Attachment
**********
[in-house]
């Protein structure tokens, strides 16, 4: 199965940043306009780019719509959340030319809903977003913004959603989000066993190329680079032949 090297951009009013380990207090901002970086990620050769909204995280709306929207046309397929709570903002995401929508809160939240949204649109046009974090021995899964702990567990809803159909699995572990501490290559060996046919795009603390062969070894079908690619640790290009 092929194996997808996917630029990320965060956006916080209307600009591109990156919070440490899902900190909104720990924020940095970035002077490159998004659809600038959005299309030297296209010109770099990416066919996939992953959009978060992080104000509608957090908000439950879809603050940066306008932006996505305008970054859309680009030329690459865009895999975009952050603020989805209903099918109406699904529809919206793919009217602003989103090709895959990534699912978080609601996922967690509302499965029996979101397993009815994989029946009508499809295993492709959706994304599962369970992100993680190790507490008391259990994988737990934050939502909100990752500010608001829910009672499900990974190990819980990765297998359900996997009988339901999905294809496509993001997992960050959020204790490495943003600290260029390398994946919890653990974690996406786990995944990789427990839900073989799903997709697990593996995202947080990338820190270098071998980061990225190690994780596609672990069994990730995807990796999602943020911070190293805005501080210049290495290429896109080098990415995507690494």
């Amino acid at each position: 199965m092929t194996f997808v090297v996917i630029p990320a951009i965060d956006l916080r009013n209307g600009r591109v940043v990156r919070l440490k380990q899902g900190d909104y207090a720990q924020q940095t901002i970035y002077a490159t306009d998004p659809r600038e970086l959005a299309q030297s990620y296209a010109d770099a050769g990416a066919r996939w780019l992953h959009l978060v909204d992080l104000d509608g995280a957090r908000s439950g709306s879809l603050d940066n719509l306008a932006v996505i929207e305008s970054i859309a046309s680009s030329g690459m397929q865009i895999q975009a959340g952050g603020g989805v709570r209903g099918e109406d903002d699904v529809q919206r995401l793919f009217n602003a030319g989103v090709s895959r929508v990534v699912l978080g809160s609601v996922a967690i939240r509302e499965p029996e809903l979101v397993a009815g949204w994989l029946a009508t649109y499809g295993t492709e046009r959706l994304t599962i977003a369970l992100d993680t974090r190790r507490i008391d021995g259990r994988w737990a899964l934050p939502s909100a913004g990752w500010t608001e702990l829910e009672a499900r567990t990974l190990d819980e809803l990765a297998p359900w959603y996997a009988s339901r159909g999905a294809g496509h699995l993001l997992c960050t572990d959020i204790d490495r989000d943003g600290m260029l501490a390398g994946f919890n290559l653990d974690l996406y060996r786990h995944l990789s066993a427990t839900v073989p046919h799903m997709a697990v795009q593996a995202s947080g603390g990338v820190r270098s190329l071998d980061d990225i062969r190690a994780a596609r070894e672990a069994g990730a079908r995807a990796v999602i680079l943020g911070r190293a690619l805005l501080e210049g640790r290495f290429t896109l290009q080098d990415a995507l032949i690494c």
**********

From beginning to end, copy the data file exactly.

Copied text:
[in-house]
């Protein structure tokens, strides 16, 4: 199965940043306009780019719509959340030319809903977003913004959603989000066993190329680079032949 090297951009009013380990207090901002970086990620050769909204995280709306929207046309397929709570903002995401929508809160939240949204649109046009974090021995899964702990567990809803159909699995572990501490290559060996046919795009603390062969070894079908690619640790290009 092929194996997808996917630029990320965060956006916080209307600009591109990156919070440490899902900190909104720990924020940095970035002077490159998004659809600038959005299309030297296209010109770099990416066919996939992953959009978060992080104000509608957090908000439950879809603050940066306008932006996505305008970054859309680009030329690459865009895999975009952050603020989805209903099918109406699904529809919206793919009217602003989103090709895959990534699912978080609601996922967690509302499965029996979101397993009815994989029946009508499809295993492709959706994304599962369970992100993680190790507490008391259990994988737990934050939502909100990752500010608001829910009672499900990974190990819980990765297998359900996997009988339901999905294809496509993001997992960050959020204790490495943003600290260029390398994946919890653990974690996406786990995944990789427990839900073989799903997709697990593996995202947080990338820190270098071998980061990225190690994780596609672990069994990730995807990796999602943020911070190293805005501080210049290495290429896109080098990415995507690494």
């Amino acid at each position: 199965m092929t194996f997808v090297v996917i630029p990320a951009i965060d956006l916080r009013n209307g600009r591109v940043v990156r919070l440490k380990q899902g900190d909104y207090a720990q924020q940095t901002i970035y002077a490159t306009d998004p659809r600038e970086l959005a299309q030297s990620y296209a010109d770099a050769g990416a066919r996939w780019l992953h959009l978060v909204d992080l104000d509608g995280a957090r908000s439950g709306s879809l603050d940066n719509l306008a932006v996505i929207e305008s970054i859309a046309s680009s030329g690459m397929q865009i895999q975009a959340g952050g603020g989805v709570r209903g099918e109406d903002d699904v529809q919206r995401l793919f009217n602003a030319g989103v090709s895959r929508v990534v699912l978080g809160s609601v996922a967690i939240r509302e499965p029996e809903l979101v397993a009815g949204w994989l029946a009508t649109y499809g295993t492709e046009r959706l994304t599962i977003a369970l992100d993680t974090r190790r507490i008391d021995g259990r994988w737990a899964l934050p939502s909100a913004g990752w500010t608001e702990l829910e009672a499900r567990t990974l190990d819980e809803l990765a297998p359900w959603y996997a009988s339901r159909g999905a294809g496509h699995l993001l997992c960050t572990d959020i204790d490495r989000d943003g600290m260029l501490a390398g994946f919890n290559l653990d974690l996406y060996r786990h995944l990789s066993a427990t839900v073989p046919h799903m997709a697990v795009q593996a995202s947080g603390g990338v820190r270098s190329l071998d980061d990225i062969r190690a994780a596609r070894e672990a069994g990730a079908r995807a990796v999602i680079l943020g911070r190293a690619l805005l501080e210049g640790r290495f290429t896109l290009q080098d990415a995507l032949i690494c």